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Thursday, January 20, 2011

Said Hanrahan

Painting by Hilda Rix Nicholas

Said Hanrahan is a poem about  . . . well, see for yourself:

"We'll all be rooned," said Hanrahan,
In accents most forlorn,
Outside the church, ere Mass began,
One frosty Sunday morn.


The congregation stood about,
Coat-collars to the ears,
And talked of stock, and crops, and drought,
As it had done for years.


"It's looking crook," said Daniel Croke;
"Bedad, it's cruke, me lad,
For never since the banks went broke
Has seasons been so bad."


"It's dry, all right," said young O'Neil,
With which astute remark
He squatted down upon his heel
And chewed a piece of bark.


And so around the chorus ran
"It's keepin' dry, no doubt."
"We'll all be rooned," said Hanrahan,
"Before the year is out."


"The crops are done; ye'll have your work
To save one bag of grain;
From here way out to Back-o'-Bourke
They're singin' out for rain.


"They're singin' out for rain," he said,
"And all the tanks are dry."
The congregation scratched its head,
And gazed around the sky.


"There won't be grass, in any case,
Enough to feed an ass;
There's not a blade on Casey's place
As I came down to Mass."


"If rain don't come this month," said Dan,
And cleared his throat to speak -
"We'll all be rooned," said Hanrahan,
"If rain don't come this week."


A heavy silence seemed to steal
On all at this remark;
And each man squatted on his heel,
And chewed a piece of bark.


"We want an inch of rain, we do,"
O'Neil observed at last;
But Croke "maintained" we wanted two
To put the danger past.


"If we don't get three inches, man,
Or four to break this drought,
We'll all be rooned," said Hanrahan,
"Before the year is out."


In God's good time down came the rain;
And all the afternoon
On iron roof and window-pane
It drummed a homely tune.


And through the night it pattered still,
And lightsome, gladsome elves
On dripping spout and window-sill
Kept talking to themselves.


It pelted, pelted all day long,
A-singing at its work,
Till every heart took up the song
Way out to Back-o'-Bourke.


And every creek a banker ran,
And dams filled overtop;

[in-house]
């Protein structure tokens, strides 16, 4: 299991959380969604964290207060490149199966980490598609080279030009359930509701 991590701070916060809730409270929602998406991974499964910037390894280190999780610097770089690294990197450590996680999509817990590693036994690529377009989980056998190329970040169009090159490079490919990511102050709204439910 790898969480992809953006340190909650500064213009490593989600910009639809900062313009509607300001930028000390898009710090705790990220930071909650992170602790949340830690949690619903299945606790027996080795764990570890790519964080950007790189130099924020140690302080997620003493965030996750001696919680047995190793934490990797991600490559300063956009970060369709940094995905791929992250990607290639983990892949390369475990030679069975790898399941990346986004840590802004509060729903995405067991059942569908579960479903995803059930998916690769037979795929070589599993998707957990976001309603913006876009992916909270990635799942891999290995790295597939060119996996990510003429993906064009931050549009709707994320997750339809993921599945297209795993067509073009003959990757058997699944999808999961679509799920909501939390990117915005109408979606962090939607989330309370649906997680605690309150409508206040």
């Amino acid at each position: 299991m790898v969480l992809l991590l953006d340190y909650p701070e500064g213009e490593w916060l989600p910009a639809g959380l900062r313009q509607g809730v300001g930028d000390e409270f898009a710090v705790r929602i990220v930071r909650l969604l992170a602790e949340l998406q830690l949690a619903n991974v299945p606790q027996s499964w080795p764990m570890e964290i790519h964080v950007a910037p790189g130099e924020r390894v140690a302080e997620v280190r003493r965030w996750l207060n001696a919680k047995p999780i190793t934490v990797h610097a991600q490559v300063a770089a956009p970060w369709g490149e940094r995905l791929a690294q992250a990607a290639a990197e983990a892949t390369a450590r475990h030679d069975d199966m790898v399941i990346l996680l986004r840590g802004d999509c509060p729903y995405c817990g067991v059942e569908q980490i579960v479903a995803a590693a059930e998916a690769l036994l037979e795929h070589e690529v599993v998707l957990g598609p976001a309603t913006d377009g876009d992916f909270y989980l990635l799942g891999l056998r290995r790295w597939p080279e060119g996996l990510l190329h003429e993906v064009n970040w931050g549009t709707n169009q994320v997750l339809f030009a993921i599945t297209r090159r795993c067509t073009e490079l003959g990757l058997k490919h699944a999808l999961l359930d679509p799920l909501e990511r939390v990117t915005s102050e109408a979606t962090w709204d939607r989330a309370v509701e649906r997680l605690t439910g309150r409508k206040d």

"We'll all be rooned," said Hanrahan,
"If this rain doesn't stop."


And stop it did, in God's good time;
And spring came in to fold
A mantle o'er the hills sublime
Of green and pink and gold.


And days went by on dancing feet,
With harvest-hopes immense,
And laughing eyes beheld the wheat
Nid-nodding o'er the fence.


And, oh, the smiles on every face,
As happy lad and lass
Through grass knee-deep on Casey's place
Went riding down to Mass.


While round the church in clothes genteel
Discoursed the men of mark,
And each man squatted on his heel,
And chewed his piece of bark.


"There'll be bush-fires for sure, me man,
There will, without a doubt;
We'll all be rooned," said Hanrahan,
"Before the year is out."
Around the Boree Log and Other Verses, 1921


A friend introduced me to this poem and this Ozzie poet, in reference to the horrendous droughts of two years ago, when hundreds were killed in dreadful fires across Victoria and to the floods in Queensland and Victoria these past two weeks.  

But it's also about people, isn't it?   The poet knew men's hearts.  He was a Roman Catholic priest, Patrick Joseph Hartigan (a good Irish name, begorrah) who wrote under the pseudonym of John O'Brien.  

We'll all be rooned (ruined) is a phrase which has entered Ozzie speech and is used in irony whenever someone predicts disaster.

I share these little snippets with you to give you a feel of the country I've grown to love.

[Text of poem comes from this site, and I discuss the painting itself in this post]


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